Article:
Erich Lessing/Art Resource, NY

Records of slavery. Pharaoh Seti I (1294–1279 B.C.E.) and his grandson Ramesses II (1279–1212 B.C.E.) chronicled their war victories over the Hittites (lower register), Libyans (upper register) and Shasu-Bedouin (identified by some as proto-Israelites) in reliefs carved into the walls of the Temple of Amun at Karnak.

At far left in the relief, a larger-than life figure of pharaoh is shown in combat. At right, the pharaohs appear twice, riding in chariots while rows of prisoners march before them. The Egyptian term for such foreign captives translates as “bound for life.”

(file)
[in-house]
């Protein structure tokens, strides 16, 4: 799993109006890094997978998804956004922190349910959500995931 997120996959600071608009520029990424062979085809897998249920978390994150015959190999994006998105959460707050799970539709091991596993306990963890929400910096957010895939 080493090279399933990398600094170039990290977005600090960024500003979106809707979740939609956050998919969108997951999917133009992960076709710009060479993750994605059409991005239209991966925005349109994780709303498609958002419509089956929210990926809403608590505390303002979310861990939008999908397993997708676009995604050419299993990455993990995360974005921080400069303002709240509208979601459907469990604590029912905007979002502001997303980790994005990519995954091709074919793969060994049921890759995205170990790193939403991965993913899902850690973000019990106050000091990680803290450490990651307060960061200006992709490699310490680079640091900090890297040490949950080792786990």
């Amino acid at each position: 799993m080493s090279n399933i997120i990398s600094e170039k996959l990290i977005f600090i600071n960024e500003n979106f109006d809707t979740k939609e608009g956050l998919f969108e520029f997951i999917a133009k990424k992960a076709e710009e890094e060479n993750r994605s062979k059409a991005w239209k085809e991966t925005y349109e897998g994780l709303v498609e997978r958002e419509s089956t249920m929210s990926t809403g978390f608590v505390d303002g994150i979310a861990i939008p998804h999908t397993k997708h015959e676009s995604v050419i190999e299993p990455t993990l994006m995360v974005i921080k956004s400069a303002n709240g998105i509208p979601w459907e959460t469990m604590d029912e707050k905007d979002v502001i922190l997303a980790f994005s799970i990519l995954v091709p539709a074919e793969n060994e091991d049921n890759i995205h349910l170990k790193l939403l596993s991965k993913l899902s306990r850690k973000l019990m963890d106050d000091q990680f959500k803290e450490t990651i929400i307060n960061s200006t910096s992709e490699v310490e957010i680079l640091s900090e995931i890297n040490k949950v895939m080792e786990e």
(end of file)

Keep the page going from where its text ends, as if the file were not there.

Pharaoh Ramesses III (1186–1154 B.C.E.) also marched prisoners from the Levant back to Egypt to serve as slaves, as is recorded in the longest extant Egyptian papyrus (see detail of Egyptian papyrus). Now owned by the British Museum, the 133-foot, 117-column text is named Papyrus Harris I after the collector who purchased it.

Of the Canaanites, the papyrus states: “I have brought back in great numbers those that my sword has spared, with their hands tied behind their backs before my horses.”